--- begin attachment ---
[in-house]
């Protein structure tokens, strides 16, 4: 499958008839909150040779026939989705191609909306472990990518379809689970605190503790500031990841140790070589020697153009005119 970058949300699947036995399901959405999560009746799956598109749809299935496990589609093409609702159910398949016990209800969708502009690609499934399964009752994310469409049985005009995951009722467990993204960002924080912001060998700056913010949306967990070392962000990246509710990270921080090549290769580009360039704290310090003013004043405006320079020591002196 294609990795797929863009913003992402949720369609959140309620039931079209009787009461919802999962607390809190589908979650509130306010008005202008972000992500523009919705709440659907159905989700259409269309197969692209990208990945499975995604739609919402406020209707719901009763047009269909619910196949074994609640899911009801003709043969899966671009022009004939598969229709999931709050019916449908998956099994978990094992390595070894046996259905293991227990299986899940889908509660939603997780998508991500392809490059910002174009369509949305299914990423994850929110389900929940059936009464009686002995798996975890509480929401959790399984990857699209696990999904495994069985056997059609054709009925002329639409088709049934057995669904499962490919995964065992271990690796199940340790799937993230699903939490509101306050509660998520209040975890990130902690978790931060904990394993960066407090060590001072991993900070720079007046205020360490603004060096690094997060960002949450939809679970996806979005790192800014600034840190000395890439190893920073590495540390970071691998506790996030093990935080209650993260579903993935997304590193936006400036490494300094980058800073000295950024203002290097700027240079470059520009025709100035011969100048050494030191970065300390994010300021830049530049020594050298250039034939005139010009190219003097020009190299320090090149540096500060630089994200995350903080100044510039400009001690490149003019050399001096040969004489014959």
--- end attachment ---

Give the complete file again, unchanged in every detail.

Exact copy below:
[in-house]
């Protein structure tokens, strides 16, 4: 499958008839909150040779026939989705191609909306472990990518379809689970605190503790500031990841140790070589020697153009005119 970058949300699947036995399901959405999560009746799956598109749809299935496990589609093409609702159910398949016990209800969708502009690609499934399964009752994310469409049985005009995951009722467990993204960002924080912001060998700056913010949306967990070392962000990246509710990270921080090549290769580009360039704290310090003013004043405006320079020591002196 294609990795797929863009913003992402949720369609959140309620039931079209009787009461919802999962607390809190589908979650509130306010008005202008972000992500523009919705709440659907159905989700259409269309197969692209990208990945499975995604739609919402406020209707719901009763047009269909619910196949074994609640899911009801003709043969899966671009022009004939598969229709999931709050019916449908998956099994978990094992390595070894046996259905293991227990299986899940889908509660939603997780998508991500392809490059910002174009369509949305299914990423994850929110389900929940059936009464009686002995798996975890509480929401959790399984990857699209696990999904495994069985056997059609054709009925002329639409088709049934057995669904499962490919995964065992271990690796199940340790799937993230699903939490509101306050509660998520209040975890990130902690978790931060904990394993960066407090060590001072991993900070720079007046205020360490603004060096690094997060960002949450939809679970996806979005790192800014600034840190000395890439190893920073590495540390970071691998506790996030093990935080209650993260579903993935997304590193936006400036490494300094980058800073000295950024203002290097700027240079470059520009025709100035011969100048050494030191970065300390994010300021830049530049020594050298250039034939005139010009190219003097020009190299320090090149540096500060630089994200995350903080100044510039400009001690490149003019050399001096040969004489014959």